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Setup Git on Synology through webdav

Suppose you want to use git for one of your projects. Suppose you don’t want to open your sources to everyone. You could resort to GitHub and get a private repository, but you’d have to pay for it and you want to limit the expenses.

If you own a NAS, then you might want to host your sources on it. I own a Synology Diskstation and I was able to host git repositories on it, working through Http (ssh was not an option because of non-configurable firewalls between me and my NAS in some scenarios). It’s using WebDav and works a threat.

Here are some of the tasks you’ll need to go through:

  • Add the Git package to your DiskStation (an official package exists)
  • Configure WebDav on your DiskStation
  • Open ports (to allow webdav in)
  • Setup your DiskStation with an SSL certificate (don’t want everyone on the wire see what you’re working on)
  • Configure DDNS on your DiskStation (so that you can use a DNS instead of your probably dynamic IP in order to reach your repositories)

The following tutorial has been of great help and I strongly recommend it:

http://blog.osdev.org/git/2014/02/13/using-git-on-a-synology-nas.html

Don’t forget the part related to post-update!!!

I found myself in troubles in the opening ports part, so I keep a copy of my findings here. Maybe it’ll help you as well!

Opening Ports => Beware of CGN and double NATs

Opening ports requires going to your router’s setup and adding rules to the port forwarding. I faced a problem with this: Even though everything seemed correctly configured, I couldn’t reach my repositories.

I was able to connect to the DiskStation remotely, using QuickConnect. So I thought that I could use QuickConnect and simply suffix the hostname (XXXXX.quickconnect.to) with the port number. It didn’t work. QuickConnect is designed to work with only a few applications, not including WebDav. So I had to use a DDNS.

After setting that DDNS up and making it look good (normal state in Diskstation DDNS management view), I added port forwarding rules to my router. And then I tested => didn’t work.

 

I have searched for hours and suspected something wrong with port forwarding. But I was able to connect to the DiskStation through QuickConnect. I couldn’t understand why the port forwarding that I had configured for Diskstation remote access (through QuickConnect) was working and that the one I was trying to configure for webdav (through DDNS) wasn’t. The answer wasn’t so obvious: connecting to DiskStation through QuickConnect doesn’t require ports forwarding (http://blog.synology.com/?p=2283), that’s simply not the way it works. I thought that ports forwarding was working, and it never had worked. I had defined useless port forwarding rules. Shame on me.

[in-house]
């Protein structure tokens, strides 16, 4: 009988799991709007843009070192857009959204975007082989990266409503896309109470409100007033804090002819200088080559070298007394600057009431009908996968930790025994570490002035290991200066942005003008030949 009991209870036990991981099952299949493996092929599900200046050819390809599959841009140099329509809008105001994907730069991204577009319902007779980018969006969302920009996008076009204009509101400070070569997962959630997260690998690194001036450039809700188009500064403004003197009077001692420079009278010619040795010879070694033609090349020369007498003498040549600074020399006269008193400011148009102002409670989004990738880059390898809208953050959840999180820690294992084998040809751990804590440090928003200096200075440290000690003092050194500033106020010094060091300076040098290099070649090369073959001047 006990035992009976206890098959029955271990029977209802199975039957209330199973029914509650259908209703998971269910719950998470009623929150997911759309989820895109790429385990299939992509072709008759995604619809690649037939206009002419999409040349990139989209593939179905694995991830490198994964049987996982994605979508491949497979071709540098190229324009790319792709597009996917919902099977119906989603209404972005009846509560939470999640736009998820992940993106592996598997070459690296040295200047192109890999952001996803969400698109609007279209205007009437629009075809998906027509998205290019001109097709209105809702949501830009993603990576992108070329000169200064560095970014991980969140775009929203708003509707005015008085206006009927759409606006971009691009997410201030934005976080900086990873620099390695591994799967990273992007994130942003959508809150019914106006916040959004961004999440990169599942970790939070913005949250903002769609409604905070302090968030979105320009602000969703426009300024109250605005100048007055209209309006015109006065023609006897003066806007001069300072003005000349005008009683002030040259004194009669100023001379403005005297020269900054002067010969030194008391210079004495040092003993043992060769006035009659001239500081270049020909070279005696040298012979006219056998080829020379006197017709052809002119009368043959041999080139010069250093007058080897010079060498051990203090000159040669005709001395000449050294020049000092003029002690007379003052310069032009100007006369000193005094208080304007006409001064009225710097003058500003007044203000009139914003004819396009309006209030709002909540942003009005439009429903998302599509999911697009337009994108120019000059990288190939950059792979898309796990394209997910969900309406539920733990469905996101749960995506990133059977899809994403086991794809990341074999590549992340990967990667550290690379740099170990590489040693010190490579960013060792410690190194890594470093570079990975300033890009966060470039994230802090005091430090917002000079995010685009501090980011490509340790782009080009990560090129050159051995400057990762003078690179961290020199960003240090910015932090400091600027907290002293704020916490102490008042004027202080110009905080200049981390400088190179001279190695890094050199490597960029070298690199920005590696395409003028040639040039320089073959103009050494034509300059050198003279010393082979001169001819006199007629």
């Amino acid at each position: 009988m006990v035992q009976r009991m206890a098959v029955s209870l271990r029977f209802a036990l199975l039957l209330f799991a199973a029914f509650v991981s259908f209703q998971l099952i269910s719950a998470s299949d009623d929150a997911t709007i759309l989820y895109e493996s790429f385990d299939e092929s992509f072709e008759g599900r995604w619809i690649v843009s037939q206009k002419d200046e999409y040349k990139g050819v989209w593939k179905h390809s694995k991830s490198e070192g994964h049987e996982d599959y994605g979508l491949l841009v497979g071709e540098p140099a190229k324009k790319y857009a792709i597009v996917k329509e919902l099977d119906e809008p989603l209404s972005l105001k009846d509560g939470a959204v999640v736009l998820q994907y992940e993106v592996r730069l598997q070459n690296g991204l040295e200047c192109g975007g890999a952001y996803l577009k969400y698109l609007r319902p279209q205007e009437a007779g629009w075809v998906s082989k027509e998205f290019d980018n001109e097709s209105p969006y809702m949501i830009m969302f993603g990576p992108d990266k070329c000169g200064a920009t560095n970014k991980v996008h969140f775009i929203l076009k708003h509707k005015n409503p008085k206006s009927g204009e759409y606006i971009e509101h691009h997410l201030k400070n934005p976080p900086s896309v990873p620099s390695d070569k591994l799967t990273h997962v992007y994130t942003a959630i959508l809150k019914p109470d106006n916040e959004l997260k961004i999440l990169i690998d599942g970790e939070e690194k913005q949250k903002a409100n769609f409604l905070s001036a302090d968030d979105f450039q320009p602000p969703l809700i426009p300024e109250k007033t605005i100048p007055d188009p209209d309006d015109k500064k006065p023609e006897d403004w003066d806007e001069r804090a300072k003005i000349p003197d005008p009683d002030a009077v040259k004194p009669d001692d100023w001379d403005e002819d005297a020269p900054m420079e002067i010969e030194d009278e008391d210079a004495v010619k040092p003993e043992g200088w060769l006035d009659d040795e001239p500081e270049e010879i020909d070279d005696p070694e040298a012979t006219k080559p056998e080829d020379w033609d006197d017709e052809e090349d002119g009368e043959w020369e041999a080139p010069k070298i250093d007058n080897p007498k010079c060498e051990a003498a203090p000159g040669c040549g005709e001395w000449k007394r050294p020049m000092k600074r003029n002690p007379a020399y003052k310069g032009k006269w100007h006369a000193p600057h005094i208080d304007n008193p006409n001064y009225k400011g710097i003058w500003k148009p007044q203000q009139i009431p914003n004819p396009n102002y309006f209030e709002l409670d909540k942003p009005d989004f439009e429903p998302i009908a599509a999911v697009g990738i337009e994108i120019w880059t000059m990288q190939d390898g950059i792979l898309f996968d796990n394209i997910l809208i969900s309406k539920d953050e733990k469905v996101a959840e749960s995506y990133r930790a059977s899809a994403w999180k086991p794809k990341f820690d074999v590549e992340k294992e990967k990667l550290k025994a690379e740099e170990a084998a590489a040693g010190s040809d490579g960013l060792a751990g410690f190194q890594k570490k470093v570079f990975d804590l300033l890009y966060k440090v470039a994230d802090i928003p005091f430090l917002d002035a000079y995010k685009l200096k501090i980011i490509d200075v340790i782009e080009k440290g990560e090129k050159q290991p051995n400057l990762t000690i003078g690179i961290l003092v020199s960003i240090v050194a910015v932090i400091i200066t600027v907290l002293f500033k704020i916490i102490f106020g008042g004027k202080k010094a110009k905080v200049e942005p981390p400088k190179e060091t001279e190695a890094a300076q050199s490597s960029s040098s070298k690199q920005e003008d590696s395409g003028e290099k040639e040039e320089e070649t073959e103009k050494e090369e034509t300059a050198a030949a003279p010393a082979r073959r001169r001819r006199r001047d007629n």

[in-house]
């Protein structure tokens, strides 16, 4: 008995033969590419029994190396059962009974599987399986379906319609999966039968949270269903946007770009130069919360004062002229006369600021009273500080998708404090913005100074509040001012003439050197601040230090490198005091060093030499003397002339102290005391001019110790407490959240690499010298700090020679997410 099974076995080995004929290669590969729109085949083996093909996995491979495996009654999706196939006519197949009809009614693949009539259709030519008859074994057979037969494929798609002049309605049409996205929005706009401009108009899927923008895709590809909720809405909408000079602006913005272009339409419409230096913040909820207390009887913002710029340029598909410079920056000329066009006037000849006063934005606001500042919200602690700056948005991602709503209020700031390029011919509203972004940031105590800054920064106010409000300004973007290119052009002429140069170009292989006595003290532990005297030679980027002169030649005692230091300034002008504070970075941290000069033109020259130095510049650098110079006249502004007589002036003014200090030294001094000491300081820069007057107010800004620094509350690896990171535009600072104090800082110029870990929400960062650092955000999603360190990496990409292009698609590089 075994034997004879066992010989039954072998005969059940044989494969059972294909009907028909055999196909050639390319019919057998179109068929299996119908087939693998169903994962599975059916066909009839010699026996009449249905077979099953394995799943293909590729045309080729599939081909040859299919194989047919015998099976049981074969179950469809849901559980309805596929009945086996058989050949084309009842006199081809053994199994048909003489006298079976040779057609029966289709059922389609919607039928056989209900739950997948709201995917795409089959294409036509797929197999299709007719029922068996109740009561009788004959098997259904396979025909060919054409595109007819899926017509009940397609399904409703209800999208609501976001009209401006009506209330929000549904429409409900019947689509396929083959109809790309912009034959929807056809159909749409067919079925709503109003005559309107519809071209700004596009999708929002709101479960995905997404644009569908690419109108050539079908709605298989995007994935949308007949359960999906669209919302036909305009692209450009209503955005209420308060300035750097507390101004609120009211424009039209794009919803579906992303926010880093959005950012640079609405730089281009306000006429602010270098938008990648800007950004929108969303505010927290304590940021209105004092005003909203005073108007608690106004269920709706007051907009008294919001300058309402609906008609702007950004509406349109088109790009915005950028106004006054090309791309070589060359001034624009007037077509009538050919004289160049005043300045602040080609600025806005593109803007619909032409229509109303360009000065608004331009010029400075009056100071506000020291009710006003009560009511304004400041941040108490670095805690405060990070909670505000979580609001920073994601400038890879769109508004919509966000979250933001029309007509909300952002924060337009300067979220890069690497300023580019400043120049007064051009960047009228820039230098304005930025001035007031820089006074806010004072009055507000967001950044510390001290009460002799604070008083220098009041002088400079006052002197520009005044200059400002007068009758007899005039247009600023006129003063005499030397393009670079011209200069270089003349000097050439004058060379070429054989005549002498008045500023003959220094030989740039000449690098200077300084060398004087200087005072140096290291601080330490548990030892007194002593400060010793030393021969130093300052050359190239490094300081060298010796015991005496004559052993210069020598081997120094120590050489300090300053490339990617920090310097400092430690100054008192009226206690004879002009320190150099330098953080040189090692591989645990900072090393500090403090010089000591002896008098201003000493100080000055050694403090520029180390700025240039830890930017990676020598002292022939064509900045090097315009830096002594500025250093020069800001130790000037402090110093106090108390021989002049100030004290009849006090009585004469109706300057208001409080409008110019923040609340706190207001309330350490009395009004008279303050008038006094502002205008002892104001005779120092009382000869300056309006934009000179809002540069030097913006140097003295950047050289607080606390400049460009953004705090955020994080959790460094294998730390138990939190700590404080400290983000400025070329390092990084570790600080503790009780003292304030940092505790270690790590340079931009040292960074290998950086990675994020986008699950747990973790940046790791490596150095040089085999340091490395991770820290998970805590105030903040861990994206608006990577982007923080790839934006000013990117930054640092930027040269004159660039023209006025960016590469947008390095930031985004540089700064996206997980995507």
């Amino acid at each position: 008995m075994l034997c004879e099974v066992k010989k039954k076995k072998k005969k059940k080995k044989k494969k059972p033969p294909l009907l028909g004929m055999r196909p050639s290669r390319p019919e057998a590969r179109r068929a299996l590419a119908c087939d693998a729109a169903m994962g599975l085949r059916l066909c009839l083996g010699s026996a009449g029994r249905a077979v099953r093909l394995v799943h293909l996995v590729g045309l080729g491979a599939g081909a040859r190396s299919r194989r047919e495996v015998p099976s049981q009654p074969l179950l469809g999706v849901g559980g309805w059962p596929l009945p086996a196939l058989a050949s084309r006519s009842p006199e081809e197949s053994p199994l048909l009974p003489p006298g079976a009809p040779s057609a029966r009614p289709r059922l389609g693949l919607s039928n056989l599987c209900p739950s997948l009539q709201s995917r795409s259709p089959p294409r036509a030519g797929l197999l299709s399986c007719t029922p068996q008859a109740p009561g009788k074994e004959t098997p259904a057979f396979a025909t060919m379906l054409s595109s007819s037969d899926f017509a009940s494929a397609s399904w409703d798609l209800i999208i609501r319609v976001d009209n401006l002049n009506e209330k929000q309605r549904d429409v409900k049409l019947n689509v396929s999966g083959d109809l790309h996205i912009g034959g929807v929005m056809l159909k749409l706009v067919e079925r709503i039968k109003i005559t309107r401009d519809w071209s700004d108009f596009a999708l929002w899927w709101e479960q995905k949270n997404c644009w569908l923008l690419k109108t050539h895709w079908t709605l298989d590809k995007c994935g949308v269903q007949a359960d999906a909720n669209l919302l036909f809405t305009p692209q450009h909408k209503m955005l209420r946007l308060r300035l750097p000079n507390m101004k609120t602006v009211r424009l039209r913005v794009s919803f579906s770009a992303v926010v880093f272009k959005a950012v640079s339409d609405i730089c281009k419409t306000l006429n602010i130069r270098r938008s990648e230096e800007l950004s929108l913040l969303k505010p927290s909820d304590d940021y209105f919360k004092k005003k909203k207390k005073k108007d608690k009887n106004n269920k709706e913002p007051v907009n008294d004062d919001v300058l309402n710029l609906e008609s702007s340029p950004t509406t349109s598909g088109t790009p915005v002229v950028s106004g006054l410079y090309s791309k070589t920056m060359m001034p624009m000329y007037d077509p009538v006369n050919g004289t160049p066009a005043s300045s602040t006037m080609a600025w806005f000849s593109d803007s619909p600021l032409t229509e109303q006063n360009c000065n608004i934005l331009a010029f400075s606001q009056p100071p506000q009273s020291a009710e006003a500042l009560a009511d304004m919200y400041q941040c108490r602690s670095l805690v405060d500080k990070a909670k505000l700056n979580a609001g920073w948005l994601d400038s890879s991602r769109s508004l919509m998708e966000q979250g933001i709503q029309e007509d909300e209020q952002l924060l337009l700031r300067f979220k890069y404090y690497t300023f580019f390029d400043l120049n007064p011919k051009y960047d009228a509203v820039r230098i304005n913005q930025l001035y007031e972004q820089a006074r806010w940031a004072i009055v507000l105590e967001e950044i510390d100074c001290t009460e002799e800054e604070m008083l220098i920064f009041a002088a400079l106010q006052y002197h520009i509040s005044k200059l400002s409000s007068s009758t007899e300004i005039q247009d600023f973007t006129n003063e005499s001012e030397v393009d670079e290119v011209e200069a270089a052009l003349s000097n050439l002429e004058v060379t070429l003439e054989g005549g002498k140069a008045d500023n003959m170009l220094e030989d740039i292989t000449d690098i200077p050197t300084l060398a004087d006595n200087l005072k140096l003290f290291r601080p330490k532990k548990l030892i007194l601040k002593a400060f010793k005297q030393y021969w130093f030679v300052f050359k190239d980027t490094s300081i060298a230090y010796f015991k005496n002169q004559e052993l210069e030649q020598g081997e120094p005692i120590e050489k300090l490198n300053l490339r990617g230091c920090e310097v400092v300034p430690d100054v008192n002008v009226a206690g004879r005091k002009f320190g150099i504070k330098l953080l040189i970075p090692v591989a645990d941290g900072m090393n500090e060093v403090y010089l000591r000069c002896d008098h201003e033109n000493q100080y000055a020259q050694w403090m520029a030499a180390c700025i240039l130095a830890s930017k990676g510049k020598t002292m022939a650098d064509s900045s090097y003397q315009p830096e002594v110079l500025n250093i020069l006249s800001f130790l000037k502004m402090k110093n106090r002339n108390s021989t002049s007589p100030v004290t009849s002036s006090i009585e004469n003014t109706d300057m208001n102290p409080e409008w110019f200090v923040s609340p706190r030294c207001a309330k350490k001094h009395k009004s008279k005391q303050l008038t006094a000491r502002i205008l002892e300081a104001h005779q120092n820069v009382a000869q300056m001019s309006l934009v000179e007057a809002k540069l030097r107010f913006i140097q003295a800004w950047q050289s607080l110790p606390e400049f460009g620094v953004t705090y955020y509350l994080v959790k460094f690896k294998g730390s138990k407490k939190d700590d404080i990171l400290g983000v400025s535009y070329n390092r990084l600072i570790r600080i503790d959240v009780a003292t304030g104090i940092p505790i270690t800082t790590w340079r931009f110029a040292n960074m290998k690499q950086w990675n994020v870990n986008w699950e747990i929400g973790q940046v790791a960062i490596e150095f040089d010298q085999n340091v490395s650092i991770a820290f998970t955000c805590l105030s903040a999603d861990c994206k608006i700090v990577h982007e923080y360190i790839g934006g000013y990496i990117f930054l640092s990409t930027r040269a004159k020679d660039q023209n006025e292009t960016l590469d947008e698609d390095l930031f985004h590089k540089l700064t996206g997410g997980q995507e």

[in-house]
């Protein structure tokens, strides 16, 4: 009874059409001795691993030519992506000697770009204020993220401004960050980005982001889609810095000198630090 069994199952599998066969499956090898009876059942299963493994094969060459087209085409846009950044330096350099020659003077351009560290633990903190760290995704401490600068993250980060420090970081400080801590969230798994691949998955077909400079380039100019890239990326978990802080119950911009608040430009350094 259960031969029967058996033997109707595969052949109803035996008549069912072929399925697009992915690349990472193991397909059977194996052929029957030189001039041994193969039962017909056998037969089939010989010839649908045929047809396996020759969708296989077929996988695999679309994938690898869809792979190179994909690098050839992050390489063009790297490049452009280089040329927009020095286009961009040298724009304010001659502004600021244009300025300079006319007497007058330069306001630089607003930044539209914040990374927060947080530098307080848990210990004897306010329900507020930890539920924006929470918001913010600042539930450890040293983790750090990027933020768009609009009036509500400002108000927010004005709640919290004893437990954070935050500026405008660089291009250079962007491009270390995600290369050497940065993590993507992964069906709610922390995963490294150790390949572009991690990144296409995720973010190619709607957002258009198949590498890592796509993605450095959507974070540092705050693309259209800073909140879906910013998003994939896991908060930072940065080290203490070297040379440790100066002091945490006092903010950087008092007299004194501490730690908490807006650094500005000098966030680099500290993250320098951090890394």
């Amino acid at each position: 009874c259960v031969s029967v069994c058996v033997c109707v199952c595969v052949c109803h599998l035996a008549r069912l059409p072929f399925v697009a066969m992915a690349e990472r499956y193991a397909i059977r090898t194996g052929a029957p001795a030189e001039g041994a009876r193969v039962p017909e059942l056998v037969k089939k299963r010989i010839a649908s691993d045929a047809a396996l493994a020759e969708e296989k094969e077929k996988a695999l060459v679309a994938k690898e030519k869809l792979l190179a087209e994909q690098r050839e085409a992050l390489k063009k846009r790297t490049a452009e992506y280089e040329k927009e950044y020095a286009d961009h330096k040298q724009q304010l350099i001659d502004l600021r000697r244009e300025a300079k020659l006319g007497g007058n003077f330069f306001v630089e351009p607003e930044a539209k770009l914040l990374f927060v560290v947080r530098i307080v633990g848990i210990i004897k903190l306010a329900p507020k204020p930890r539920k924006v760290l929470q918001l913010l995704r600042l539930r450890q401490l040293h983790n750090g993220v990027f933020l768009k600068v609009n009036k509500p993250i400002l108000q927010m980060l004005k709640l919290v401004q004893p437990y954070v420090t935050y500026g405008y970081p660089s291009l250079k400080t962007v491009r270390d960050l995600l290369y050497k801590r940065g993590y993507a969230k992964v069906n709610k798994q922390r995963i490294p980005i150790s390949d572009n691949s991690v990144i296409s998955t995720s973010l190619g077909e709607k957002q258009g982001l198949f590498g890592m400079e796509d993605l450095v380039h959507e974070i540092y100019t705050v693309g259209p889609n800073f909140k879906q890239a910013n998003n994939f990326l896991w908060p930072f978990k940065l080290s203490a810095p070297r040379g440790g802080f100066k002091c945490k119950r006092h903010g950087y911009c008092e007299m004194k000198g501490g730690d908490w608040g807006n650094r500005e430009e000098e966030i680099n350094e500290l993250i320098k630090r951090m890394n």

After browsing the web for a while, I discovered that I was in a double-NAT configuration (http://www.practicallynetworked.com/networking/fixing_double_nat.htm). My ISP, Voo, a Belgian ISP, seems to be putting the low contracts under a double NAT situation, through the use of a Carrier-grade NAT (CGN). Maybe they’re running out of IP Addresses.

No luck at the first phone call. Maybe the operator didn’t understand my request, maybe he didn’t wan’t to help, maybe he had received orders (trying to limit CGN related operations). I don’t know. I gave a second phone call later in the day and the operator did something that allowed me to get a public IP. No more double NAT => webdav working!!!

 

SSL Certificate

You can configure your diskstation with a self-signed one, but you’ ll need to install the CA on the different machines on which you’ll want to clone the repository.

If you don’t want/can’t install the CA, the following post shows how to trust temporarilly the self-signed certificate when cloning the repository : http://blog.decayingcode.com/post/temporarily-ignore-ssl-certificate-problem-in-git-under-windows

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Happli is a small Belgium-based software development company focusing on training and taylor-made solutions.

This blog was set-up as a way for Happli to keep track of all the little things (problems faced, tips and tricks) that can occur when you develop software in which you integrate more and more third-party components (most of which are open source). And who knows, maybe you’ll find a little help in the posts.

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